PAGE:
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Part 1: Plumbing Codes, Technologies, And Rating Systems Are Driving Water Efficiency In Restrooms
Part 2: Water Codes And Standards Continue To Tighten Water Usage Limits
Part 3: Measurement, Benchmarking Of Water Use Can Help Drive Efficiency
By H.W. (Bill) Hoffman
May 2014 -
Plumbing & Restrooms Article Use Policy
Restroom design, plumbing, and water efficiency are areas of rapid change. New codes, technologies, and rating systems are having their impact, but these changes are now addressing all areas of water use in a facility.
Laundry, kitchen, cooling towers, landscape, and the use of alternate sources of water are being increasingly scrutinized. New technology and new ways to measure and analyze data are also becoming more prevalent. From EPA's WaterSense and Portfolio Manager to LEED v4, facility managers have more options than ever before for benchmarking, gathering data about, and then reducing water use, both inside the restroom and everywhere else water is used in a facility.
Facility managers should familiarize themselves with the current state of the industry in terms of new and updated water efficiency, plumbing, and restroom design initiatives, as well as examine the other areas where new developments are saving water. This includes new LEED-EBOM Version 4 requirements for water, which are more stringent than previous versions. Additionally, new federal initiatives and new studies on water use give facility managers more resources than ever before.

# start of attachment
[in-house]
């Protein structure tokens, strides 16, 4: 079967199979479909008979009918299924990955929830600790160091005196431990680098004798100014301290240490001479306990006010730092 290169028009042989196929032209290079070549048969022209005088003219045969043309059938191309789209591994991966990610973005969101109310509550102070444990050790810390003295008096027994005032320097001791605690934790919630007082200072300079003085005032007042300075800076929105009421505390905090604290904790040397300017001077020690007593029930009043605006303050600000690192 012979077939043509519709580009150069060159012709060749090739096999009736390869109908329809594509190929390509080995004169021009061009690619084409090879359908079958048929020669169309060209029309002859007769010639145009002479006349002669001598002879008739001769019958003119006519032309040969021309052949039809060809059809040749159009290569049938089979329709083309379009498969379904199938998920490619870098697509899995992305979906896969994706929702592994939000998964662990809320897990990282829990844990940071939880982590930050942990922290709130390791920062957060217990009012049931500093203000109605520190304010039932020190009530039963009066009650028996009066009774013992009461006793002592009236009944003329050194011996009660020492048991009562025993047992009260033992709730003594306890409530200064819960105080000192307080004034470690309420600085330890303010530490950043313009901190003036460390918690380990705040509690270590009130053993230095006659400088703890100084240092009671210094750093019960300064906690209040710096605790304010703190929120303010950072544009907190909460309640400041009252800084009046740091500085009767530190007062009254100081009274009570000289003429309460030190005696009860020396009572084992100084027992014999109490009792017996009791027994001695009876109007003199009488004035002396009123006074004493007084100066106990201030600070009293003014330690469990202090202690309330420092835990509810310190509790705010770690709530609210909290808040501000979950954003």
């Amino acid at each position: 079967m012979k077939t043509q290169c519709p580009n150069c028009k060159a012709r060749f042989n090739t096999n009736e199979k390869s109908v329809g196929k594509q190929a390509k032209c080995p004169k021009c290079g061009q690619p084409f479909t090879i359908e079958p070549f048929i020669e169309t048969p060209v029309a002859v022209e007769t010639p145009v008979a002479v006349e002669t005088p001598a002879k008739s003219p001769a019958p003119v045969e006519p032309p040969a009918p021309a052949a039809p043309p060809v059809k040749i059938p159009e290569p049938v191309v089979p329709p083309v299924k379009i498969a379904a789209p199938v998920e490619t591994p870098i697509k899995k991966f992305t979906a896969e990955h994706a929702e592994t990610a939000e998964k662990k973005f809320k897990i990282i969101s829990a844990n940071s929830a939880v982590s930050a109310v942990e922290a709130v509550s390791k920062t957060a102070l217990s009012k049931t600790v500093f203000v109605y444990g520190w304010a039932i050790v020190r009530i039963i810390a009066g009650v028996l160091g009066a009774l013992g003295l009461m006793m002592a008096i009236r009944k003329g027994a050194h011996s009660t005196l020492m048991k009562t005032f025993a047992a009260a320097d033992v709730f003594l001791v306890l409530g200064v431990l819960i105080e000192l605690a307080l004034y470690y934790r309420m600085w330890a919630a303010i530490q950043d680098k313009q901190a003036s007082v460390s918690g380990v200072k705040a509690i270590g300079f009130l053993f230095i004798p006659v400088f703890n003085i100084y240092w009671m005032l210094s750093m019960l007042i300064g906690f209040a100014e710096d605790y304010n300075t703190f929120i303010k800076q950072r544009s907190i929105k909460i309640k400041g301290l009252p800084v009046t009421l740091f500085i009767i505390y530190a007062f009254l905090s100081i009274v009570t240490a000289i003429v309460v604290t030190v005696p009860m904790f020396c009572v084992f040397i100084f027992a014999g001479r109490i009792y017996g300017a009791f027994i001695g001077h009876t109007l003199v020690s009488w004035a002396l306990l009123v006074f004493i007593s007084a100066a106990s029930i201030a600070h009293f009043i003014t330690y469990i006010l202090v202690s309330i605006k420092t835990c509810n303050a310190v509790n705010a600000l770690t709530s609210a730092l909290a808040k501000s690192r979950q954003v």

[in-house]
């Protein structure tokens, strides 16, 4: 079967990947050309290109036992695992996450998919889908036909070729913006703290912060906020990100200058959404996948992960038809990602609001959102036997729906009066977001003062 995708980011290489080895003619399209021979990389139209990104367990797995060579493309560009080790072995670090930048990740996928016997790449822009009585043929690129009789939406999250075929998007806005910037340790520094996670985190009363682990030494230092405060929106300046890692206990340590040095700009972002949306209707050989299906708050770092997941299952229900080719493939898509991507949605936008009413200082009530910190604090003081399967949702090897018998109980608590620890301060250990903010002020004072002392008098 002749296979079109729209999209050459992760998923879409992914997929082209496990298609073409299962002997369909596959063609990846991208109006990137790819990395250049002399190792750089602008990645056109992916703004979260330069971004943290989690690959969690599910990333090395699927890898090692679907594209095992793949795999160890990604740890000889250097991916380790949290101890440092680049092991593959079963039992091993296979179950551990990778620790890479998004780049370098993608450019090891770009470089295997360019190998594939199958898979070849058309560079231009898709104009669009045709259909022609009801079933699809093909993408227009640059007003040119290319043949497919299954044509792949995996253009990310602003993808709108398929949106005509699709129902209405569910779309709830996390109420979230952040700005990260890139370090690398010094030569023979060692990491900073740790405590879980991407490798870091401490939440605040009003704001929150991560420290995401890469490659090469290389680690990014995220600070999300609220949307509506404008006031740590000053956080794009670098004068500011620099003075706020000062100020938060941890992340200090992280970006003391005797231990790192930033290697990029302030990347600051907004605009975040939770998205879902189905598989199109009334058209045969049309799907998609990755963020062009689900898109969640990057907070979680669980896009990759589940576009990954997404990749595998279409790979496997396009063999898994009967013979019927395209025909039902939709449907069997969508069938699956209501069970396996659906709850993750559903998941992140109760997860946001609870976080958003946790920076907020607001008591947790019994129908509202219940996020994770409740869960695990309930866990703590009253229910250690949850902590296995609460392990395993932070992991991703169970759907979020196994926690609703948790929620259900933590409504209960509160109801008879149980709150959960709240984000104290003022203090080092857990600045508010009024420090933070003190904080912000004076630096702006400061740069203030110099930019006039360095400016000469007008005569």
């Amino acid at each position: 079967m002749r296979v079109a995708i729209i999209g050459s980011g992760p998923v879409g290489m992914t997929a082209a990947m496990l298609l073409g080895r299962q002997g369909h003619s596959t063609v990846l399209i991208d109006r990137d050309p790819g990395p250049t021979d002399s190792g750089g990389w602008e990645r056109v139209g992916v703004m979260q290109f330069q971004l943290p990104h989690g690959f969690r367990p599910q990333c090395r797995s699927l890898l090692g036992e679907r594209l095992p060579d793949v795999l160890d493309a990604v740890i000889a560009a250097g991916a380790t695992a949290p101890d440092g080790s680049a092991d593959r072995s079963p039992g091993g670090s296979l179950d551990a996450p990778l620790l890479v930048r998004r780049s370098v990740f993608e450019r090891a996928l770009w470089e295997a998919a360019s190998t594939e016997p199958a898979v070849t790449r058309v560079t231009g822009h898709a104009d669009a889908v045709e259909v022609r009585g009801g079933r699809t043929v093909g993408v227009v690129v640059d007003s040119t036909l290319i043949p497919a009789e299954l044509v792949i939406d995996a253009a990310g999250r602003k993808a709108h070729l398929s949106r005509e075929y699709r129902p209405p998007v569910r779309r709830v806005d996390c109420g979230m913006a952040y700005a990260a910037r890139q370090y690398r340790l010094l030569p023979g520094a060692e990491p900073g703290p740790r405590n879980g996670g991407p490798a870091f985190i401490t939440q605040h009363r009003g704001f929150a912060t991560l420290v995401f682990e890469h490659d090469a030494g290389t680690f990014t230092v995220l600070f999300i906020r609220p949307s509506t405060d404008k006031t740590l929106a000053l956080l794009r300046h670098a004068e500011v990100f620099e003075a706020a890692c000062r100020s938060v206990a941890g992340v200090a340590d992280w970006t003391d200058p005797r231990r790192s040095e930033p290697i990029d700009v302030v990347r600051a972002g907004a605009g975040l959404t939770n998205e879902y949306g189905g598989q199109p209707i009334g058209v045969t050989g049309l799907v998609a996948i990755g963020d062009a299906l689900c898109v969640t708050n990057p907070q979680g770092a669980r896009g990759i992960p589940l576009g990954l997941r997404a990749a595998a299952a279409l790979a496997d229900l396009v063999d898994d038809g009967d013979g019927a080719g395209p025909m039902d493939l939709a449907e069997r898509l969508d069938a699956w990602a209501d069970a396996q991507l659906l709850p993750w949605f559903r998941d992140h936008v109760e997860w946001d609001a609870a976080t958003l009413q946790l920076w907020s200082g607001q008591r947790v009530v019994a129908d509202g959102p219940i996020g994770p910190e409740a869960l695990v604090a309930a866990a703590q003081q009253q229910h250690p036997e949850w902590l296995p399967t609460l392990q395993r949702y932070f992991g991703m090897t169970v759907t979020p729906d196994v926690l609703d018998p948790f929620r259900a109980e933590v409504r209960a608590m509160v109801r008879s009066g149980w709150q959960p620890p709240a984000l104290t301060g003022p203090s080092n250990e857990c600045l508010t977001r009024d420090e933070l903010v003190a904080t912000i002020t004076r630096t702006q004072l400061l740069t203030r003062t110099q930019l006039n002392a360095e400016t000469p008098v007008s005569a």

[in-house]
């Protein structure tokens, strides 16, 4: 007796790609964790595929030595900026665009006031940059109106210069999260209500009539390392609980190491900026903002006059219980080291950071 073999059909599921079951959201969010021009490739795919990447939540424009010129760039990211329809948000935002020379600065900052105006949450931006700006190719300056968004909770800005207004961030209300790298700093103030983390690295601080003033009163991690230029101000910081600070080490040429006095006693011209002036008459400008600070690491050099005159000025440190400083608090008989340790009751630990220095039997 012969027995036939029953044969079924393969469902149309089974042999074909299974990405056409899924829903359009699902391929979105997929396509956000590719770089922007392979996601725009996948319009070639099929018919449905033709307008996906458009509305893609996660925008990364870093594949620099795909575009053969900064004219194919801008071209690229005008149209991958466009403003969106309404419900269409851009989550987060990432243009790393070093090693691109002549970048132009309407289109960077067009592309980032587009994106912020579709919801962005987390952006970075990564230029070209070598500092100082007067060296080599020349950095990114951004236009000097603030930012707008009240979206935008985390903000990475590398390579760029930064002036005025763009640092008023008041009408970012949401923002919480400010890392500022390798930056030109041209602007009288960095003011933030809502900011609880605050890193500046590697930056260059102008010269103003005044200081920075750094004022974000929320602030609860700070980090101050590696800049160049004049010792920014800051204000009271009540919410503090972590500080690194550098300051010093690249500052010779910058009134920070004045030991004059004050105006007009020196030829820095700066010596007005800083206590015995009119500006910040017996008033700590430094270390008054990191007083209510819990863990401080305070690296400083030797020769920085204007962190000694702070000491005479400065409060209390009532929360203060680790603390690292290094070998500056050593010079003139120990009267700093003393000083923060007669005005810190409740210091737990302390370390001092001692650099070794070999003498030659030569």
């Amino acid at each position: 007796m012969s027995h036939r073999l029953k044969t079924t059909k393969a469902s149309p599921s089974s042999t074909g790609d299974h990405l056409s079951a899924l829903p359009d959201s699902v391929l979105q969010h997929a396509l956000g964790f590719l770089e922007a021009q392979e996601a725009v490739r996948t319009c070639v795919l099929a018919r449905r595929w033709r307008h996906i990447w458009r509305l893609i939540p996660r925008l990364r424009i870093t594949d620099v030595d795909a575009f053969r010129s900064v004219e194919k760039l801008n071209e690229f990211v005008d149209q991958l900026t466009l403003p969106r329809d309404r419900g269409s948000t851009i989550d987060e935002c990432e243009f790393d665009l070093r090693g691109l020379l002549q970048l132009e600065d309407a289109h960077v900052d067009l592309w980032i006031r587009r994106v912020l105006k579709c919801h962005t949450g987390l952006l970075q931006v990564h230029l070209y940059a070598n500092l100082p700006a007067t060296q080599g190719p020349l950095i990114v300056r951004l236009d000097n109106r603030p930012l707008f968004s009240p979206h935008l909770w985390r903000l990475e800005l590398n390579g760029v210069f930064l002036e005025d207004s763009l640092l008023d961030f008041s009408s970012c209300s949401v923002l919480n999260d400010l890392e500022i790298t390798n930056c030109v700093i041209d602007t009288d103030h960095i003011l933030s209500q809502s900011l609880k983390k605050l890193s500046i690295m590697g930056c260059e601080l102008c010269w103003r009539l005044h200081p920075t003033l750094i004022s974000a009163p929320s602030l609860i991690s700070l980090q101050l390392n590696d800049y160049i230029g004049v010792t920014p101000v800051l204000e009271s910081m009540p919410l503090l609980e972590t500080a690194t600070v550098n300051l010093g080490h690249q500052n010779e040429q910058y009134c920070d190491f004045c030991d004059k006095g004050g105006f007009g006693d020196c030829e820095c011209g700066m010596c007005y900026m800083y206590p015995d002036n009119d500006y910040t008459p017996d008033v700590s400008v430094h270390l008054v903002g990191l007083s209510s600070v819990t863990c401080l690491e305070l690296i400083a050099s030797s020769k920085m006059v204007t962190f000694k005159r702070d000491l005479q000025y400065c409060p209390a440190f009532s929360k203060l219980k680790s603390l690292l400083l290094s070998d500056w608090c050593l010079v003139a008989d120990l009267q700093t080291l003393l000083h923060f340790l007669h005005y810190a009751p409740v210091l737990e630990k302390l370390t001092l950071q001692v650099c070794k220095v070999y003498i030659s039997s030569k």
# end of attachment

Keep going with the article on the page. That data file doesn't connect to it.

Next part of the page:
Water standards in LEED have undergone a complete transition. They used to concentrate on plumbing and landscape, but the newest version, released November 2013, covers all types of water use. In addition, specific considerations has been given to the type of facility, including existing building, data centers, warehouses and distribution centers, hospitality facilities, healthcare facilities, and schools. For existing buildings, water credits have been expanded to a total of 12 points for all of the above categories. (See "Summary of Water Efficiency Points in LEED v4" on page 42 for a breakdown of the potential points for water.)
In addition to the 12 water points, the Sustainable Sites category of LEED has three credits for rainwater harvesting and a point for landscape improvements related to stormwater and similar factors. This brings the total water-related points to 16. The water points now cover all types of water use. For example, healthcare has sections on sterilizers, X-ray film processors, reverse osmosis units, and similar equipment. One excellent example of this is how LEED v4 addresses water use where commercial kitchens are present. LEED v4 represents a significant departure from prior LEED products. It addresses all types of water use within facilities and offers credits for capturing and reusing onsite water sources.